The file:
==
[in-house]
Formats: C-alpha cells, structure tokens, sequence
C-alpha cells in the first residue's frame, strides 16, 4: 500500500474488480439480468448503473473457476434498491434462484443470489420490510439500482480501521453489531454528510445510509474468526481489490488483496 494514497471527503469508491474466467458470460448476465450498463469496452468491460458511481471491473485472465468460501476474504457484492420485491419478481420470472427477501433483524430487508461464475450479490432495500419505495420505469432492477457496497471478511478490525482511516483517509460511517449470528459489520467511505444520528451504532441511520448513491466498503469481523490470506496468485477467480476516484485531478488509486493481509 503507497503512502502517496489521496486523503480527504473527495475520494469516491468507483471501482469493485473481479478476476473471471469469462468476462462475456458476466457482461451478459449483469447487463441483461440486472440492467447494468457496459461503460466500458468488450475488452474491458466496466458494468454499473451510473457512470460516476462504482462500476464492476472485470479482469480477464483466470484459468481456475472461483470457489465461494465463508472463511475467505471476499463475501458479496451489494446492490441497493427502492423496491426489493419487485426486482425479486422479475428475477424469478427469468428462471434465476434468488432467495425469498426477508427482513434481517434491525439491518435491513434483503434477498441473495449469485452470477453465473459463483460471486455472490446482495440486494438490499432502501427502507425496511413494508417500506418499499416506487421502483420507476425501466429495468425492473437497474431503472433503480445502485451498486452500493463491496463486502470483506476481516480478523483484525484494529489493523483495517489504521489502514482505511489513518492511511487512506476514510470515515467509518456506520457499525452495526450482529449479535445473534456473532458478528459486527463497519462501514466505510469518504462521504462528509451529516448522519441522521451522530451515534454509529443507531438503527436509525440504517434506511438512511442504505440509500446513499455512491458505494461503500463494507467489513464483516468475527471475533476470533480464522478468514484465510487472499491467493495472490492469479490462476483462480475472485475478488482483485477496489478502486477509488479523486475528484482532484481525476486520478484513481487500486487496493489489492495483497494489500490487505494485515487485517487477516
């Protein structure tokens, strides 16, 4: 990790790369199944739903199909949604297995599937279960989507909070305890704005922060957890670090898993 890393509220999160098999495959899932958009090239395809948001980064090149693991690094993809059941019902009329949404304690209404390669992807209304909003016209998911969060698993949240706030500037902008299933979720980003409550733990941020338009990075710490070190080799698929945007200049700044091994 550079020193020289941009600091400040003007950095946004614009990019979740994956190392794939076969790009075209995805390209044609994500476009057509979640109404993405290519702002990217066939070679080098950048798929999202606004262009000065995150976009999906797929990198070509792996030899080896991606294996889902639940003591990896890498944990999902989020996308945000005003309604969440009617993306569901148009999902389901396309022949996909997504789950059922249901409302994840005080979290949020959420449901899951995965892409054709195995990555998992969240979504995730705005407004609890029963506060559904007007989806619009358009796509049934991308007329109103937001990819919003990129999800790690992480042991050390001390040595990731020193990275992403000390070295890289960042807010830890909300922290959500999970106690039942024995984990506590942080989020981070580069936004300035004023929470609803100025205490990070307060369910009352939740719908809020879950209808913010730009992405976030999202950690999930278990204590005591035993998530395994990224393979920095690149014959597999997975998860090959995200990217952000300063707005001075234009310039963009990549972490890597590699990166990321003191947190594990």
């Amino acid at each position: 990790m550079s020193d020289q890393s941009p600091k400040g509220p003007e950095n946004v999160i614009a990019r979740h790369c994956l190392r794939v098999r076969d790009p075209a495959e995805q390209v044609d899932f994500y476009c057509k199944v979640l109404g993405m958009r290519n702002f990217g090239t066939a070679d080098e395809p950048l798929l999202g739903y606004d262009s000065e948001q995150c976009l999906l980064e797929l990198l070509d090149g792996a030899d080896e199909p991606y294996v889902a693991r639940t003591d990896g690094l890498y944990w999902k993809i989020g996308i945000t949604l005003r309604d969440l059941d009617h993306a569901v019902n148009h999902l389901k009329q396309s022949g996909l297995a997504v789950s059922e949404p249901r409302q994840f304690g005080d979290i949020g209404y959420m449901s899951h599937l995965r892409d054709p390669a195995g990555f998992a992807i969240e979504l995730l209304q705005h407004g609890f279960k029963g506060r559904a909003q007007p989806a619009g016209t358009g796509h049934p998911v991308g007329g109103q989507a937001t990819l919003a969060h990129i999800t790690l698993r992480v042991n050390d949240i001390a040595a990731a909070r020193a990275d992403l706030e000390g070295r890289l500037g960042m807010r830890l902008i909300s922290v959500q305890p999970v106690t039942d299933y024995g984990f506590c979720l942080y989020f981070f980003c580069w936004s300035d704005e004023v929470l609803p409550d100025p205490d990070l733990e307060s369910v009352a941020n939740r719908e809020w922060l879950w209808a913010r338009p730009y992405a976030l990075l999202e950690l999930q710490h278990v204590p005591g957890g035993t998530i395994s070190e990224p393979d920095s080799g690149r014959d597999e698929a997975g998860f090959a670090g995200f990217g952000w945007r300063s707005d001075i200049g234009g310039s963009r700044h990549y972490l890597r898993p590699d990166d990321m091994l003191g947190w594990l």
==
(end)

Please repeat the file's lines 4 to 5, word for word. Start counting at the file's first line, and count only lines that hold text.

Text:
């Protein structure tokens, strides 16, 4: 990790790369199944739903199909949604297995599937279960989507909070305890704005922060957890670090898993 890393509220999160098999495959899932958009090239395809948001980064090149693991690094993809059941019902009329949404304690209404390669992807209304909003016209998911969060698993949240706030500037902008299933979720980003409550733990941020338009990075710490070190080799698929945007200049700044091994 550079020193020289941009600091400040003007950095946004614009990019979740994956190392794939076969790009075209995805390209044609994500476009057509979640109404993405290519702002990217066939070679080098950048798929999202606004262009000065995150976009999906797929990198070509792996030899080896991606294996889902639940003591990896890498944990999902989020996308945000005003309604969440009617993306569901148009999902389901396309022949996909997504789950059922249901409302994840005080979290949020959420449901899951995965892409054709195995990555998992969240979504995730705005407004609890029963506060559904007007989806619009358009796509049934991308007329109103937001990819919003990129999800790690992480042991050390001390040595990731020193990275992403000390070295890289960042807010830890909300922290959500999970106690039942024995984990506590942080989020981070580069936004300035004023929470609803100025205490990070307060369910009352939740719908809020879950209808913010730009992405976030999202950690999930278990204590005591035993998530395994990224393979920095690149014959597999997975998860090959995200990217952000300063707005001075234009310039963009990549972490890597590699990166990321003191947190594990």
């Amino acid at each position: 990790m550079s020193d020289q890393s941009p600091k400040g509220p003007e950095n946004v999160i614009a990019r979740h790369c994956l190392r794939v098999r076969d790009p075209a495959e995805q390209v044609d899932f994500y476009c057509k199944v979640l109404g993405m958009r290519n702002f990217g090239t066939a070679d080098e395809p950048l798929l999202g739903y606004d262009s000065e948001q995150c976009l999906l980064e797929l990198l070509d090149g792996a030899d080896e199909p991606y294996v889902a693991r639940t003591d990896g690094l890498y944990w999902k993809i989020g996308i945000t949604l005003r309604d969440l059941d009617h993306a569901v019902n148009h999902l389901k009329q396309s022949g996909l297995a997504v789950s059922e949404p249901r409302q994840f304690g005080d979290i949020g209404y959420m449901s899951h599937l995965r892409d054709p390669a195995g990555f998992a992807i969240e979504l995730l209304q705005h407004g609890f279960k029963g506060r559904a909003q007007p989806a619009g016209t358009g796509h049934p998911v991308g007329g109103q989507a937001t990819l919003a969060h990129i999800t790690l698993r992480v042991n050390d949240i001390a040595a990731a909070r020193a990275d992403l706030e000390g070295r890289l500037g960042m807010r830890l902008i909300s922290v959500q305890p999970v106690t039942d299933y024995g984990f506590c979720l942080y989020f981070f980003c580069w936004s300035d704005e004023v929470l609803p409550d100025p205490d990070l733990e307060s369910v009352a941020n939740r719908e809020w922060l879950w209808a913010r338009p730009y992405a976030l990075l999202e950690l999930q710490h278990v204590p005591g957890g035993t998530i395994s070190e990224p393979d920095s080799g690149r014959d597999e698929a997975g998860f090959a670090g995200f990217g952000w945007r300063s707005d001075i200049g234009g310039s963009r700044h990549y972490l890597r898993p590699d990166d990321m091994l003191g947190w594990l």